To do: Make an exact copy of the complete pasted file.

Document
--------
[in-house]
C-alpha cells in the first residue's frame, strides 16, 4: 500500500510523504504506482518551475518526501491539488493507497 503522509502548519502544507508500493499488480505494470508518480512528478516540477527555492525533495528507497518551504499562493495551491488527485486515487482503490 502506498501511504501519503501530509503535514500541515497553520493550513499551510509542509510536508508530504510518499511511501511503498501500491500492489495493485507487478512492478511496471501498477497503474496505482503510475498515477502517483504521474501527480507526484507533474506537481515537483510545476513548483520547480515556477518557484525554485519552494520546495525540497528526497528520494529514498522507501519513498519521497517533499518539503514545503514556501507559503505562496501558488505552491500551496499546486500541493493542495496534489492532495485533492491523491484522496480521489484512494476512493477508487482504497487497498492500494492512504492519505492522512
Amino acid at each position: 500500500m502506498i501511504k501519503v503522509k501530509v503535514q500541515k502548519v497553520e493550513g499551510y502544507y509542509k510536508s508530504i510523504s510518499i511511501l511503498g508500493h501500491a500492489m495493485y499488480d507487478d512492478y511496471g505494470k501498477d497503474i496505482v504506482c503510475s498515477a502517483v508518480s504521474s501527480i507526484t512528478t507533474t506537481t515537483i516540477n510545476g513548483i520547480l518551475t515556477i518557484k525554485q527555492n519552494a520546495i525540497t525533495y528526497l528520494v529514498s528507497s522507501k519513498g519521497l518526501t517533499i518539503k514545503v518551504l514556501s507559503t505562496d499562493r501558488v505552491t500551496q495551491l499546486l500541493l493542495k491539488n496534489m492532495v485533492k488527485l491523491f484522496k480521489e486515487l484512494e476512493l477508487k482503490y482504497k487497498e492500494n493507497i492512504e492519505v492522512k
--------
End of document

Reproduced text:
[in-house]
C-alpha cells in the first residue's frame, strides 16, 4: 500500500510523504504506482518551475518526501491539488493507497 503522509502548519502544507508500493499488480505494470508518480512528478516540477527555492525533495528507497518551504499562493495551491488527485486515487482503490 502506498501511504501519503501530509503535514500541515497553520493550513499551510509542509510536508508530504510518499511511501511503498501500491500492489495493485507487478512492478511496471501498477497503474496505482503510475498515477502517483504521474501527480507526484507533474506537481515537483510545476513548483520547480515556477518557484525554485519552494520546495525540497528526497528520494529514498522507501519513498519521497517533499518539503514545503514556501507559503505562496501558488505552491500551496499546486500541493493542495496534489492532495485533492491523491484522496480521489484512494476512493477508487482504497487497498492500494492512504492519505492522512
Amino acid at each position: 500500500m502506498i501511504k501519503v503522509k501530509v503535514q500541515k502548519v497553520e493550513g499551510y502544507y509542509k510536508s508530504i510523504s510518499i511511501l511503498g508500493h501500491a500492489m495493485y499488480d507487478d512492478y511496471g505494470k501498477d497503474i496505482v504506482c503510475s498515477a502517483v508518480s504521474s501527480i507526484t512528478t507533474t506537481t515537483i516540477n510545476g513548483i520547480l518551475t515556477i518557484k525554485q527555492n519552494a520546495i525540497t525533495y528526497l528520494v529514498s528507497s522507501k519513498g519521497l518526501t517533499i518539503k514545503v518551504l514556501s507559503t505562496d499562493r501558488v505552491t500551496q495551491l499546486l500541493l493542495k491539488n496534489m492532495v485533492k488527485l491523491f484522496k480521489e486515487l484512494e476512493l477508487k482503490y482504497k487497498e492500494n493507497i492512504e492519505v492522512k